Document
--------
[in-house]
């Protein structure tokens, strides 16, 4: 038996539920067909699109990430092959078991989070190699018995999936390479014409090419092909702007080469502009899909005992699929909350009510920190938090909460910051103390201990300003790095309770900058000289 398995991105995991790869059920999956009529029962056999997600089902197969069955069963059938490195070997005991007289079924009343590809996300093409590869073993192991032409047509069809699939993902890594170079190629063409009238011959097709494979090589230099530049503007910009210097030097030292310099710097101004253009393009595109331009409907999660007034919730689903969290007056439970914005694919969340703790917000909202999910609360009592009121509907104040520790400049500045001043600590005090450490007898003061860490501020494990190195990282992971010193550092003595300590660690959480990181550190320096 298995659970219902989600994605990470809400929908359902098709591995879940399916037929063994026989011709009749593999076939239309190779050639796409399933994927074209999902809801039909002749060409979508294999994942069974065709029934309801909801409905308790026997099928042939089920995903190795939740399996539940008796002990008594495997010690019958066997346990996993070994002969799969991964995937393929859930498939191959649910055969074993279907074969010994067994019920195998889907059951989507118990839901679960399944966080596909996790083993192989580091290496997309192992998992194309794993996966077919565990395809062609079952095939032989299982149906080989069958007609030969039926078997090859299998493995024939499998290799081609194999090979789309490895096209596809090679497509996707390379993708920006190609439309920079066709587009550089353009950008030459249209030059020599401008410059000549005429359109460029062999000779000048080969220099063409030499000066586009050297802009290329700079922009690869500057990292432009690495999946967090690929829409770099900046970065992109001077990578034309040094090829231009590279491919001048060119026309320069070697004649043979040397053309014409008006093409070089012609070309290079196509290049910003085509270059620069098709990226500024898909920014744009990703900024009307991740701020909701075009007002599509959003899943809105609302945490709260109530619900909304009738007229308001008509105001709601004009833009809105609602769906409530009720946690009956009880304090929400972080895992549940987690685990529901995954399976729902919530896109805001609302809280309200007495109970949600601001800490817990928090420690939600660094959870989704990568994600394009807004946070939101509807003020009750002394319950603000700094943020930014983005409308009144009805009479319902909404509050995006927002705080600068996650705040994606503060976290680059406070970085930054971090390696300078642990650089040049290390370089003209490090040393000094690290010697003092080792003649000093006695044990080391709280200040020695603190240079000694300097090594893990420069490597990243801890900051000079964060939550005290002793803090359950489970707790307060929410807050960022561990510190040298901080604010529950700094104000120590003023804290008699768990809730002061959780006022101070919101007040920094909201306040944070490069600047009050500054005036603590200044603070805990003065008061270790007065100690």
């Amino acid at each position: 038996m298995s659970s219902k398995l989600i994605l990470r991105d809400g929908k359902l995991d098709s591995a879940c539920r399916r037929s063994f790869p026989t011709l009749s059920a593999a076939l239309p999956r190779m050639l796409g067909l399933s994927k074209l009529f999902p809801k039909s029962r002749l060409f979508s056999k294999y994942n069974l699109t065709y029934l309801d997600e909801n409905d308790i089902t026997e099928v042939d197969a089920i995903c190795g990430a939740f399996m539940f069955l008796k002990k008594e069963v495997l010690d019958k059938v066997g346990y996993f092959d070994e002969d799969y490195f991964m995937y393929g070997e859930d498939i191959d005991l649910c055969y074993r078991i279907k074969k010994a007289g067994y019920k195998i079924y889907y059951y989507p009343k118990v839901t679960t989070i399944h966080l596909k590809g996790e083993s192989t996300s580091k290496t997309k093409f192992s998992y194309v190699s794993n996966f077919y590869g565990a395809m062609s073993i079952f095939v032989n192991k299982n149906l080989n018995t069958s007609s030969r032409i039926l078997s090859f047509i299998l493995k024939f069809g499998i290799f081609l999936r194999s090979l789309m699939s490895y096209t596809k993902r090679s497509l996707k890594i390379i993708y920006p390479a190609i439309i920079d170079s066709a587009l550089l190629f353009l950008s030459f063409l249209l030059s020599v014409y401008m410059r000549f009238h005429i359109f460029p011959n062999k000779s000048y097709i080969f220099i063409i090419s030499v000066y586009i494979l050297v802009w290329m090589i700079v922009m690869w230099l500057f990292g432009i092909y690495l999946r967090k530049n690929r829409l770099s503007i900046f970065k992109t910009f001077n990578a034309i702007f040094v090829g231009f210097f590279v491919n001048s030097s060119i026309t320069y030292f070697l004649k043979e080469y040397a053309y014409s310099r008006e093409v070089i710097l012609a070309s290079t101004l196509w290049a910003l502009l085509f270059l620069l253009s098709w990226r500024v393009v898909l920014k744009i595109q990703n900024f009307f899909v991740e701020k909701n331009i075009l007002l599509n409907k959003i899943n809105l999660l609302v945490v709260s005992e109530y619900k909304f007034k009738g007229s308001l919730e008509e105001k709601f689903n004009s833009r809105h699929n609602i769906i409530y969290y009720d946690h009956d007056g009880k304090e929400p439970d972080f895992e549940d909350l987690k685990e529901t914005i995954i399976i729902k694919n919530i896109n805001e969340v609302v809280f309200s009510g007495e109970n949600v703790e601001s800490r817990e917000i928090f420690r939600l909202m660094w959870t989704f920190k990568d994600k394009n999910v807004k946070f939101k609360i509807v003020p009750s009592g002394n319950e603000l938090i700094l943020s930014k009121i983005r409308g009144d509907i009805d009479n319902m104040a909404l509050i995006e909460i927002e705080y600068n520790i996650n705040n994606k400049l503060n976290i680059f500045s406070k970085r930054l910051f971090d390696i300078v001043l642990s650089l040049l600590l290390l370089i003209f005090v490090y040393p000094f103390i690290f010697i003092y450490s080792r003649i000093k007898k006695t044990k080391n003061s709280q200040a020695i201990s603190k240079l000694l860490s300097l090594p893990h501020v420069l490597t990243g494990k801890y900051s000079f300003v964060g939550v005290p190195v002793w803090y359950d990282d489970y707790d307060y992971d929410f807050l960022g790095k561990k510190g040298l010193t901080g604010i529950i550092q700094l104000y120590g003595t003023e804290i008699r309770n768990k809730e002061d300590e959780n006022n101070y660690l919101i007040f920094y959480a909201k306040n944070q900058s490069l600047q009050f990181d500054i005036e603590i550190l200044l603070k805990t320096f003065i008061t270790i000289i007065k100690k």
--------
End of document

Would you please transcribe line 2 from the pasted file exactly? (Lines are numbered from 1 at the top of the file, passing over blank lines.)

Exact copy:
């Protein structure tokens, strides 16, 4: 038996539920067909699109990430092959078991989070190699018995999936390479014409090419092909702007080469502009899909005992699929909350009510920190938090909460910051103390201990300003790095309770900058000289 398995991105995991790869059920999956009529029962056999997600089902197969069955069963059938490195070997005991007289079924009343590809996300093409590869073993192991032409047509069809699939993902890594170079190629063409009238011959097709494979090589230099530049503007910009210097030097030292310099710097101004253009393009595109331009409907999660007034919730689903969290007056439970914005694919969340703790917000909202999910609360009592009121509907104040520790400049500045001043600590005090450490007898003061860490501020494990190195990282992971010193550092003595300590660690959480990181550190320096 298995659970219902989600994605990470809400929908359902098709591995879940399916037929063994026989011709009749593999076939239309190779050639796409399933994927074209999902809801039909002749060409979508294999994942069974065709029934309801909801409905308790026997099928042939089920995903190795939740399996539940008796002990008594495997010690019958066997346990996993070994002969799969991964995937393929859930498939191959649910055969074993279907074969010994067994019920195998889907059951989507118990839901679960399944966080596909996790083993192989580091290496997309192992998992194309794993996966077919565990395809062609079952095939032989299982149906080989069958007609030969039926078997090859299998493995024939499998290799081609194999090979789309490895096209596809090679497509996707390379993708920006190609439309920079066709587009550089353009950008030459249209030059020599401008410059000549005429359109460029062999000779000048080969220099063409030499000066586009050297802009290329700079922009690869500057990292432009690495999946967090690929829409770099900046970065992109001077990578034309040094090829231009590279491919001048060119026309320069070697004649043979040397053309014409008006093409070089012609070309290079196509290049910003085509270059620069098709990226500024898909920014744009990703900024009307991740701020909701075009007002599509959003899943809105609302945490709260109530619900909304009738007229308001008509105001709601004009833009809105609602769906409530009720946690009956009880304090929400972080895992549940987690685990529901995954399976729902919530896109805001609302809280309200007495109970949600601001800490817990928090420690939600660094959870989704990568994600394009807004946070939101509807003020009750002394319950603000700094943020930014983005409308009144009805009479319902909404509050995006927002705080600068996650705040994606503060976290680059406070970085930054971090390696300078642990650089040049290390370089003209490090040393000094690290010697003092080792003649000093006695044990080391709280200040020695603190240079000694300097090594893990420069490597990243801890900051000079964060939550005290002793803090359950489970707790307060929410807050960022561990510190040298901080604010529950700094104000120590003023804290008699768990809730002061959780006022101070919101007040920094909201306040944070490069600047009050500054005036603590200044603070805990003065008061270790007065100690």